Nebraska Farmers Look at Winter Wheat Options

By: Megan Johnson Email
By: Megan Johnson Email

Extension educators say winter wheat
planting is determined by hessian fly free dates. 
Producers may need to use different seeding
rates and row spacing depending
on those dates, moisture content, and
different soil types. 


For more information, contact
your local extension educator,
or click these links:

CropWatch
http://cropwatch.unl.edu/


Nebraska Drought Resources
http://droughtresources.unl.edu/

UNL Extension Educator Jenny Rees says while it's the optimal time for some areas of Nebraska to be planting winter wheat, not everyone is taking advantage of it.

"We've had such a dry year and they were concerned if that wheat would germinate and if they should be considering planting or not," says Rees.

She says they are recommending that producers go ahead and plant. She says winter wheat is a good rotational crop that conserves soil moisture and can improve yields of other crops the next year.

But, like with all crops, she says many farmers look at cost and risk before deciding what to do.

"In our area there tends to be so many things that effect wheat, we tend to always have problems with fungal diseases, year after year there's something that hits it," Rees says.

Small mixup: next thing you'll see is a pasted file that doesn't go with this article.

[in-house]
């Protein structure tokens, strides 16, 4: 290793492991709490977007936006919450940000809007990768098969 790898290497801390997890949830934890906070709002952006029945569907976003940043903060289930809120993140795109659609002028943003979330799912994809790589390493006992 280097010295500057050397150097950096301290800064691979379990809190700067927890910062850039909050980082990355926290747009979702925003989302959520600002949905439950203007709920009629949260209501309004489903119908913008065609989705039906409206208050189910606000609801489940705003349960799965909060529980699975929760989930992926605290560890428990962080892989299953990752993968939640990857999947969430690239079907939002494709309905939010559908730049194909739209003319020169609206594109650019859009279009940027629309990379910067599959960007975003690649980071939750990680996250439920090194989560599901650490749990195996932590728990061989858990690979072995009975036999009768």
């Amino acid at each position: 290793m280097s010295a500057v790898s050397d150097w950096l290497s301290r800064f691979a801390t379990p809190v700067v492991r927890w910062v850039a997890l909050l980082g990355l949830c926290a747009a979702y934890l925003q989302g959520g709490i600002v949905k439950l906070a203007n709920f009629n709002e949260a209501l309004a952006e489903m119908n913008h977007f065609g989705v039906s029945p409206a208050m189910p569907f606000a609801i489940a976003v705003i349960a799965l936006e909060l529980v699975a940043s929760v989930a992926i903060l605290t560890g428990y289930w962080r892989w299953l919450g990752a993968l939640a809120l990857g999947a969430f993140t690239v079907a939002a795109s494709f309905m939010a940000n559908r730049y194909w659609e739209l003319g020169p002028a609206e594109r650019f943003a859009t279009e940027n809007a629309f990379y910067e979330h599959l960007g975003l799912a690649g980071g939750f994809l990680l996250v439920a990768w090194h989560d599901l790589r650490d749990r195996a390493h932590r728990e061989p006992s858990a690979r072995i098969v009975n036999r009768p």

UNL Extension Educator Dewey Lienemann says most Nebraska winter wheat is harvested for human consumption, both here and as export, so he says less wheat could effect prices and consumers.

But he says after a tough year for corn and soybeans more producers are looking at wheat as an option.

"Some people want to plant wheat because they're not sure we'll raise any other crop," says Lienemann. "If we go into a second year of this drought wheat may be the only avenue we have to have a good crop."

Lienemann says it's still a gamble, and that's why the number of producers and number of acres planted have declined over the years.

The USDA says Nebraska's 2012 winter wheat harvest was the smallest in a decade - 18% lower than in 2011.

"It makes a good rotation, it gives us straw, gives us feed, and is a good commodity - the problem is we've had troubles with a little bit of disease problems and with yield drag that can't compete with some of the other crops," says Lienemann.

But rotating to winter wheat can help other crops in the future.

"What we've found is if you have wheat and then go into corn or sorghum the next year, we've been able to see an increase in yields of those crops because of the increased residue that wheat produces," says Rees.


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